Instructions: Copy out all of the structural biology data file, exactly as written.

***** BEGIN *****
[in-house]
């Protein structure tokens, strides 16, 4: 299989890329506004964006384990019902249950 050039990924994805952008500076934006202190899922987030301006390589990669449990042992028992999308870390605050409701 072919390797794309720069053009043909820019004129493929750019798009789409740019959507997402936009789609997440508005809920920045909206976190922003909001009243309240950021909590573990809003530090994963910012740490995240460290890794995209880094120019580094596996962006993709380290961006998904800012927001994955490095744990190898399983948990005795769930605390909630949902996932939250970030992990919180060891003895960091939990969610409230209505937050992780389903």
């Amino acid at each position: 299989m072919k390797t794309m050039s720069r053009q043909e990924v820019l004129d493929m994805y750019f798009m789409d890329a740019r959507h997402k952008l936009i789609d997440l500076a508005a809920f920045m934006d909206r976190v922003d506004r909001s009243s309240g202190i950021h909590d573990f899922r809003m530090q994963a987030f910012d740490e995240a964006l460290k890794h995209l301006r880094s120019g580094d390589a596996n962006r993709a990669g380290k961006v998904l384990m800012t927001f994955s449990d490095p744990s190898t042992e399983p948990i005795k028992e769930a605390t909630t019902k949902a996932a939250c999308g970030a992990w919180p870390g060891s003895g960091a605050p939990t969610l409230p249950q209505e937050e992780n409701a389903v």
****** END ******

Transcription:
[in-house]
């Protein structure tokens, strides 16, 4: 299989890329506004964006384990019902249950 050039990924994805952008500076934006202190899922987030301006390589990669449990042992028992999308870390605050409701 072919390797794309720069053009043909820019004129493929750019798009789409740019959507997402936009789609997440508005809920920045909206976190922003909001009243309240950021909590573990809003530090994963910012740490995240460290890794995209880094120019580094596996962006993709380290961006998904800012927001994955490095744990190898399983948990005795769930605390909630949902996932939250970030992990919180060891003895960091939990969610409230209505937050992780389903």
């Amino acid at each position: 299989m072919k390797t794309m050039s720069r053009q043909e990924v820019l004129d493929m994805y750019f798009m789409d890329a740019r959507h997402k952008l936009i789609d997440l500076a508005a809920f920045m934006d909206r976190v922003d506004r909001s009243s309240g202190i950021h909590d573990f899922r809003m530090q994963a987030f910012d740490e995240a964006l460290k890794h995209l301006r880094s120019g580094d390589a596996n962006r993709a990669g380290k961006v998904l384990m800012t927001f994955s449990d490095p744990s190898t042992e399983p948990i005795k028992e769930a605390t909630t019902k949902a996932a939250c999308g970030a992990w919180p870390g060891s003895g960091a605050p939990t969610l409230p249950q209505e937050e992780n409701a389903v």